The state of free expression on campus has been hotly debated in the media for months. In a recent salvo, Conor Friedersdorf’s March 8 article for The Atlantic titled “Free Speech Advocates Are Not Trying to Silence Students” listed the points of agreement and those of contention. Although the list of areas of dispute was long, Friedersdorf concluded that among observers “opining on campus culture,” a consensus exists that:
- Broad free speech rights and norms should be upheld.
- Student activists ought to be permitted to hold protests on their campuses, to criticize anything they want to as racist, and to make any demands that they like, regardless of whether the demands in question are liberal or illiberal.
So if nearly everyone agrees that open discussion on campus is good, then why is free speech seen as a stumbling block to racial equality and other objectives? Perhaps because too much attention is paid to who is speaking rather than who is listening. Change requires both persuasive voices speaking and open-minded listeners. Protest in a vacuum will achieve nothing.
The freedom to speak also includes the freedom for others to listen. Justice Thurgood Marshall eloquently explained that “[t]he freedom to speak and the freedom to hear are inseparable; they are two sides of the same coin.” Kleindienst v. Mandel, 408 U.S. 753, 775 (1972) (Marshall, J., dissenting). The problem is that it is very hard to know when those who are listening are being swayed.
Every time a student writes an article about white privilege on campus, the first comment is often something to the effect of “grow up” or “get in touch with reality.” But if your reality is institutional racism, you want to change it, not accept it. So student activists naturally want to turn the volume up and get more attention to get their message across. Eventually their voices can’t get any louder. At that moment, turning down the volume on other voices starts to seem like an option and the calls for censorship begin.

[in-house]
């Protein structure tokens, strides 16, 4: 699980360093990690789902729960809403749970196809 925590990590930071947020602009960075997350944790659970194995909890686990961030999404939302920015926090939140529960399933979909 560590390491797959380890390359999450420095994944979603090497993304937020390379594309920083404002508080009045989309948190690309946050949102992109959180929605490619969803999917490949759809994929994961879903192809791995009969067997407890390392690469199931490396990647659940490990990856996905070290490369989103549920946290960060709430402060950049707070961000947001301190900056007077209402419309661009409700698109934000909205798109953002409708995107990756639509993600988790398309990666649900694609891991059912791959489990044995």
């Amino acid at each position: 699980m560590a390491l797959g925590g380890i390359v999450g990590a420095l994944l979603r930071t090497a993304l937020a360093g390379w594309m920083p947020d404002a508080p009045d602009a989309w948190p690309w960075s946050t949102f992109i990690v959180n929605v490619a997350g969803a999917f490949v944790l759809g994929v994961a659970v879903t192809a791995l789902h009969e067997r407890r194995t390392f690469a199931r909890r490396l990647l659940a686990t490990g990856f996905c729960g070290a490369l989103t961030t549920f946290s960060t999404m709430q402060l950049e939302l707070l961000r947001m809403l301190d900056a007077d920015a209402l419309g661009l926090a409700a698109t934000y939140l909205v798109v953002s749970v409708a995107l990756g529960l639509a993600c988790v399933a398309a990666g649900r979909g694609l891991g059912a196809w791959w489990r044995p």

But what about the listeners? Activists who advocate censorship are not thinking strategically about their audiences. As Frederick Douglass said in 1860 after an abolitionist meeting was broken up because the topic was “offensive”:
Equally clear is the right to hear. To suppress free speech is a double wrong. It violates the rights of the hearer as well as those of the speaker. It is just as criminal to rob a man of his right to speak and hear as it would be to rob him of his money. … When a man is allowed to speak because he is rich and powerful, it aggravates the crime of denying the right to the poor and humble.
Douglass was absolutely right. But it’s important to note that he didn’t say “the poor and humble” therefore have to right to silence the “rich and powerful.” That’s because those who are listening have a right to hear from both sides. And by hearing both sides the strength of one argument and the weakness of the other will become clear. So one story of racism, like the one Professor Shaun Harper told about a professor expressing surprise when an African American student got 100 percent on a test, may be dismissed as an anomaly. But what about the second or the fifth or the tenth or the fiftieth? If one side of the argument can pile up evidence, then the other side must respond. And if the response is silence, feeble rebuttal, or an attempt to change the subject, public opinion will shift.
To borrow from Maya Angelou, free speech, like “equal rights, fair play, justice, are all like the air: we all have it, or none of us has it. That is the truth of it.” That’s ultimately why censorship is self-defeating. If one side successfully stifles the views of their opponents, the other side will respond in kind. And the distorted debate will disillusion good-faith listeners until they give up, move on, and take the support for meaningful change with them.